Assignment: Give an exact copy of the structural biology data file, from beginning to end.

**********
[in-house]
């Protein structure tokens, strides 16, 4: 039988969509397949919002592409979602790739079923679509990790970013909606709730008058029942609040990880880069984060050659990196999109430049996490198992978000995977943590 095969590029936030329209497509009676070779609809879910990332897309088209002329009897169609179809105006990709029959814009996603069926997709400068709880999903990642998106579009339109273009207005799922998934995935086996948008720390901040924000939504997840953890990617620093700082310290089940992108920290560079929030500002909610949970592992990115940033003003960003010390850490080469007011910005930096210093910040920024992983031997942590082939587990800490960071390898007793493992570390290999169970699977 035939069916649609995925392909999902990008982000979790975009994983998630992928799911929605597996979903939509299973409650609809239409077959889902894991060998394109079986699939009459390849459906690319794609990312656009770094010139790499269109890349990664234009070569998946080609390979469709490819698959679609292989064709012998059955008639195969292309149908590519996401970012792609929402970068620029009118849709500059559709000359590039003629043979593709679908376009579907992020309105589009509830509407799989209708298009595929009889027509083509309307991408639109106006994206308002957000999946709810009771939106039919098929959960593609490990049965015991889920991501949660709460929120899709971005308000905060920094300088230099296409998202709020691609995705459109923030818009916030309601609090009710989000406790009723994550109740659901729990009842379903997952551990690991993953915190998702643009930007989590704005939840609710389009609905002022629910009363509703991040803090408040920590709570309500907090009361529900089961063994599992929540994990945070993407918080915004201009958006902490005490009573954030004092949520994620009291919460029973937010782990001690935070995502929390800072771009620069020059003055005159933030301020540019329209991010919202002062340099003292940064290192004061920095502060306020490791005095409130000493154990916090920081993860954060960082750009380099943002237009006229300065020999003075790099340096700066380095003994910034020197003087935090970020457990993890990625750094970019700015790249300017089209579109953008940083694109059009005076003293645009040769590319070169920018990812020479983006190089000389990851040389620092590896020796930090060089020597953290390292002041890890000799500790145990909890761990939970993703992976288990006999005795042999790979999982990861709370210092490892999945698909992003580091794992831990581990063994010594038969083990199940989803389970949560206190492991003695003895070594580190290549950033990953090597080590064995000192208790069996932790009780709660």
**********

[in-house]
């Protein structure tokens, strides 16, 4: 039988969509397949919002592409979602790739079923679509990790970013909606709730008058029942609040990880880069984060050659990196999109430049996490198992978000995977943590 095969590029936030329209497509009676070779609809879910990332897309088209002329009897169609179809105006990709029959814009996603069926997709400068709880999903990642998106579009339109273009207005799922998934995935086996948008720390901040924000939504997840953890990617620093700082310290089940992108920290560079929030500002909610949970592992990115940033003003960003010390850490080469007011910005930096210093910040920024992983031997942590082939587990800490960071390898007793493992570390290999169970699977 035939069916649609995925392909999902990008982000979790975009994983998630992928799911929605597996979903939509299973409650609809239409077959889902894991060998394109079986699939009459390849459906690319794609990312656009770094010139790499269109890349990664234009070569998946080609390979469709490819698959679609292989064709012998059955008639195969292309149908590519996401970012792609929402970068620029009118849709500059559709000359590039003629043979593709679908376009579907992020309105589009509830509407799989209708298009595929009889027509083509309307991408639109106006994206308002957000999946709810009771939106039919098929959960593609490990049965015991889920991501949660709460929120899709971005308000905060920094300088230099296409998202709020691609995705459109923030818009916030309601609090009710989000406790009723994550109740659901729990009842379903997952551990690991993953915190998702643009930007989590704005939840609710389009609905002022629910009363509703991040803090408040920590709570309500907090009361529900089961063994599992929540994990945070993407918080915004201009958006902490005490009573954030004092949520994620009291919460029973937010782990001690935070995502929390800072771009620069020059003055005159933030301020540019329209991010919202002062340099003292940064290192004061920095502060306020490791005095409130000493154990916090920081993860954060960082750009380099943002237009006229300065020999003075790099340096700066380095003994910034020197003087935090970020457990993890990625750094970019700015790249300017089209579109953008940083694109059009005076003293645009040769590319070169920018990812020479983006190089000389990851040389620092590896020796930090060089020597953290390292002041890890000799500790145990909890761990939970993703992976288990006999005795042999790979999982990861709370210092490892999945698909992003580091794992831990581990063994010594038969083990199940989803389970949560206190492991003695003895070594580190290549950033990953090597080590064995000192208790069996932790009780709660």